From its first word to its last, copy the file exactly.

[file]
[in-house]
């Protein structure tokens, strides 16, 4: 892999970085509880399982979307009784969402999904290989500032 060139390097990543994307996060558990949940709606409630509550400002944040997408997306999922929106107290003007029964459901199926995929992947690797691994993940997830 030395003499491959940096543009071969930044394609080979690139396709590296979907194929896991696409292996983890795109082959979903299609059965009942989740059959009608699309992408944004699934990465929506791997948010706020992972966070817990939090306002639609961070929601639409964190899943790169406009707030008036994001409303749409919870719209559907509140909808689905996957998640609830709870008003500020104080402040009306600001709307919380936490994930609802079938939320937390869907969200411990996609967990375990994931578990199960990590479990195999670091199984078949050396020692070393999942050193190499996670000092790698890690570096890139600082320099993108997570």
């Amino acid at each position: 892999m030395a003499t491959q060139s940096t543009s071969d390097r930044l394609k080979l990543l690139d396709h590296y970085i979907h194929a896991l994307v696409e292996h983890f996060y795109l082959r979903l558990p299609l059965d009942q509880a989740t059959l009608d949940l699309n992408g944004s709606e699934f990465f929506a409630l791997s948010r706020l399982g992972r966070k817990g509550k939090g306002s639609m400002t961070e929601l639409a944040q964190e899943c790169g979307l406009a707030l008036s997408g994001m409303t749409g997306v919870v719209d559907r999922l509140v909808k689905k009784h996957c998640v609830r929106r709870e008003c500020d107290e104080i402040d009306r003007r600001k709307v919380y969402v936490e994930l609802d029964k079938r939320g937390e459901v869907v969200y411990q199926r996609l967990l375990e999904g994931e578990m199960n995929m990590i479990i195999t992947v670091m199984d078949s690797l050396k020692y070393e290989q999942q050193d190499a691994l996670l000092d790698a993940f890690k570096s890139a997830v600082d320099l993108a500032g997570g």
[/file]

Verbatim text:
[in-house]
């Protein structure tokens, strides 16, 4: 892999970085509880399982979307009784969402999904290989500032 060139390097990543994307996060558990949940709606409630509550400002944040997408997306999922929106107290003007029964459901199926995929992947690797691994993940997830 030395003499491959940096543009071969930044394609080979690139396709590296979907194929896991696409292996983890795109082959979903299609059965009942989740059959009608699309992408944004699934990465929506791997948010706020992972966070817990939090306002639609961070929601639409964190899943790169406009707030008036994001409303749409919870719209559907509140909808689905996957998640609830709870008003500020104080402040009306600001709307919380936490994930609802079938939320937390869907969200411990996609967990375990994931578990199960990590479990195999670091199984078949050396020692070393999942050193190499996670000092790698890690570096890139600082320099993108997570």
């Amino acid at each position: 892999m030395a003499t491959q060139s940096t543009s071969d390097r930044l394609k080979l990543l690139d396709h590296y970085i979907h194929a896991l994307v696409e292996h983890f996060y795109l082959r979903l558990p299609l059965d009942q509880a989740t059959l009608d949940l699309n992408g944004s709606e699934f990465f929506a409630l791997s948010r706020l399982g992972r966070k817990g509550k939090g306002s639609m400002t961070e929601l639409a944040q964190e899943c790169g979307l406009a707030l008036s997408g994001m409303t749409g997306v919870v719209d559907r999922l509140v909808k689905k009784h996957c998640v609830r929106r709870e008003c500020d107290e104080i402040d009306r003007r600001k709307v919380y969402v936490e994930l609802d029964k079938r939320g937390e459901v869907v969200y411990q199926r996609l967990l375990e999904g994931e578990m199960n995929m990590i479990i195999t992947v670091m199984d078949s690797l050396k020692y070393e290989q999942q050193d190499a691994l996670l000092d790698a993940f890690k570096s890139a997830v600082d320099l993108a500032g997570g």